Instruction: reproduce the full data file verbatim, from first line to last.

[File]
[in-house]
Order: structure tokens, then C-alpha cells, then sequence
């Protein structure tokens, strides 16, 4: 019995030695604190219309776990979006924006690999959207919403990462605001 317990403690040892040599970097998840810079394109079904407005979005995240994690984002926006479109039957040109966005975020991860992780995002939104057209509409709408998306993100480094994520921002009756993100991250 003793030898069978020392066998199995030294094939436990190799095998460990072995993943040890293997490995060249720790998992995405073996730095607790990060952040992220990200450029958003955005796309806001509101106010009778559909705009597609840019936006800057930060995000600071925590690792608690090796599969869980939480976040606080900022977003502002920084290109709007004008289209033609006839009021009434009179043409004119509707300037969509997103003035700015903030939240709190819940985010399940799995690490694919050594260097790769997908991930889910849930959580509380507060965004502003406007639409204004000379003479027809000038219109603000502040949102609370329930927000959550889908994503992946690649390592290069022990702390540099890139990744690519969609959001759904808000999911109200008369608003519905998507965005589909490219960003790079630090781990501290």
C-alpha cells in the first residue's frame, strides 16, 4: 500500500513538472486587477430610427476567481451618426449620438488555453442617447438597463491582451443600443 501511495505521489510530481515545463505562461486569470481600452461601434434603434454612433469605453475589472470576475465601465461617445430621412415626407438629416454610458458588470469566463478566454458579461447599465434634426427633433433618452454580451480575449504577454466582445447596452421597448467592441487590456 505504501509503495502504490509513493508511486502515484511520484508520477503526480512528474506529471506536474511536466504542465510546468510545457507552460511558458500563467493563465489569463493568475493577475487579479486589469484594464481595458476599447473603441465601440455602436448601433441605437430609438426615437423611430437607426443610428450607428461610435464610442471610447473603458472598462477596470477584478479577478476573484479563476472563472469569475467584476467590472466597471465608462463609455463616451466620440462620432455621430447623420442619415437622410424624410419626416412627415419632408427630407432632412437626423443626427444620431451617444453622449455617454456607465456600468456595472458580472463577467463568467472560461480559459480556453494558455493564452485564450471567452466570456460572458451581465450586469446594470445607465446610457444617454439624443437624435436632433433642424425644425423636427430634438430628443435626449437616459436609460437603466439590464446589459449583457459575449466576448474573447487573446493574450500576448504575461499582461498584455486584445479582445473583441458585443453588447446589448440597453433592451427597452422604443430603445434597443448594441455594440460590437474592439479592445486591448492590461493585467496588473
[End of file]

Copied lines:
[in-house]
Order: structure tokens, then C-alpha cells, then sequence
């Protein structure tokens, strides 16, 4: 019995030695604190219309776990979006924006690999959207919403990462605001 317990403690040892040599970097998840810079394109079904407005979005995240994690984002926006479109039957040109966005975020991860992780995002939104057209509409709408998306993100480094994520921002009756993100991250 003793030898069978020392066998199995030294094939436990190799095998460990072995993943040890293997490995060249720790998992995405073996730095607790990060952040992220990200450029958003955005796309806001509101106010009778559909705009597609840019936006800057930060995000600071925590690792608690090796599969869980939480976040606080900022977003502002920084290109709007004008289209033609006839009021009434009179043409004119509707300037969509997103003035700015903030939240709190819940985010399940799995690490694919050594260097790769997908991930889910849930959580509380507060965004502003406007639409204004000379003479027809000038219109603000502040949102609370329930927000959550889908994503992946690649390592290069022990702390540099890139990744690519969609959001759904808000999911109200008369608003519905998507965005589909490219960003790079630090781990501290």
C-alpha cells in the first residue's frame, strides 16, 4: 500500500513538472486587477430610427476567481451618426449620438488555453442617447438597463491582451443600443 501511495505521489510530481515545463505562461486569470481600452461601434434603434454612433469605453475589472470576475465601465461617445430621412415626407438629416454610458458588470469566463478566454458579461447599465434634426427633433433618452454580451480575449504577454466582445447596452421597448467592441487590456 505504501509503495502504490509513493508511486502515484511520484508520477503526480512528474506529471506536474511536466504542465510546468510545457507552460511558458500563467493563465489569463493568475493577475487579479486589469484594464481595458476599447473603441465601440455602436448601433441605437430609438426615437423611430437607426443610428450607428461610435464610442471610447473603458472598462477596470477584478479577478476573484479563476472563472469569475467584476467590472466597471465608462463609455463616451466620440462620432455621430447623420442619415437622410424624410419626416412627415419632408427630407432632412437626423443626427444620431451617444453622449455617454456607465456600468456595472458580472463577467463568467472560461480559459480556453494558455493564452485564450471567452466570456460572458451581465450586469446594470445607465446610457444617454439624443437624435436632433433642424425644425423636427430634438430628443435626449437616459436609460437603466439590464446589459449583457459575449466576448474573447487573446493574450500576448504575461499582461498584455486584445479582445473583441458585443453588447446589448440597453433592451427597452422604443430603445434597443448594441455594440460590437474592439479592445486591448492590461493585467496588473